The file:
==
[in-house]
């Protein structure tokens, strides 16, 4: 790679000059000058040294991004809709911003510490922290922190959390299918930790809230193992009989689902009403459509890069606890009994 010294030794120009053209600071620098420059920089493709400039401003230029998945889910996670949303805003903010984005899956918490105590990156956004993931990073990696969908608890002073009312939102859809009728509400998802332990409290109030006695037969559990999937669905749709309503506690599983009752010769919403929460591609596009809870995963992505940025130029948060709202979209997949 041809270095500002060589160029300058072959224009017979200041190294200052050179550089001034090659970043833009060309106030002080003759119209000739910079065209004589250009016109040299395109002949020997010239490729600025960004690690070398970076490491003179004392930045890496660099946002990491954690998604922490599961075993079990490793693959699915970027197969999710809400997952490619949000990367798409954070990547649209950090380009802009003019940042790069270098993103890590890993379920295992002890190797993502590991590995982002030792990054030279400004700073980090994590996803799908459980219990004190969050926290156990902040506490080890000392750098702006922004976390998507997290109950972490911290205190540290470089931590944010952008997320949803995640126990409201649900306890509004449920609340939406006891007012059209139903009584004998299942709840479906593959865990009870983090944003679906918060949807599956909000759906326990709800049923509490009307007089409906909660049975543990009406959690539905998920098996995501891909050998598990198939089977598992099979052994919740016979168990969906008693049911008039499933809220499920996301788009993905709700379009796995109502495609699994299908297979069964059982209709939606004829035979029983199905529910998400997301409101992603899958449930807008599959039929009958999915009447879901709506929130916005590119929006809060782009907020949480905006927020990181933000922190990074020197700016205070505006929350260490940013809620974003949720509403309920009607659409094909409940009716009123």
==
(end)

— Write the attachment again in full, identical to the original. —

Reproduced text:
[in-house]
């Protein structure tokens, strides 16, 4: 790679000059000058040294991004809709911003510490922290922190959390299918930790809230193992009989689902009403459509890069606890009994 010294030794120009053209600071620098420059920089493709400039401003230029998945889910996670949303805003903010984005899956918490105590990156956004993931990073990696969908608890002073009312939102859809009728509400998802332990409290109030006695037969559990999937669905749709309503506690599983009752010769919403929460591609596009809870995963992505940025130029948060709202979209997949 041809270095500002060589160029300058072959224009017979200041190294200052050179550089001034090659970043833009060309106030002080003759119209000739910079065209004589250009016109040299395109002949020997010239490729600025960004690690070398970076490491003179004392930045890496660099946002990491954690998604922490599961075993079990490793693959699915970027197969999710809400997952490619949000990367798409954070990547649209950090380009802009003019940042790069270098993103890590890993379920295992002890190797993502590991590995982002030792990054030279400004700073980090994590996803799908459980219990004190969050926290156990902040506490080890000392750098702006922004976390998507997290109950972490911290205190540290470089931590944010952008997320949803995640126990409201649900306890509004449920609340939406006891007012059209139903009584004998299942709840479906593959865990009870983090944003679906918060949807599956909000759906326990709800049923509490009307007089409906909660049975543990009406959690539905998920098996995501891909050998598990198939089977598992099979052994919740016979168990969906008693049911008039499933809220499920996301788009993905709700379009796995109502495609699994299908297979069964059982209709939606004829035979029983199905529910998400997301409101992603899958449930807008599959039929009958999915009447879901709506929130916005590119929006809060782009907020949480905006927020990181933000922190990074020197700016205070505006929350260490940013809620974003949720509403309920009607659409094909409940009716009123």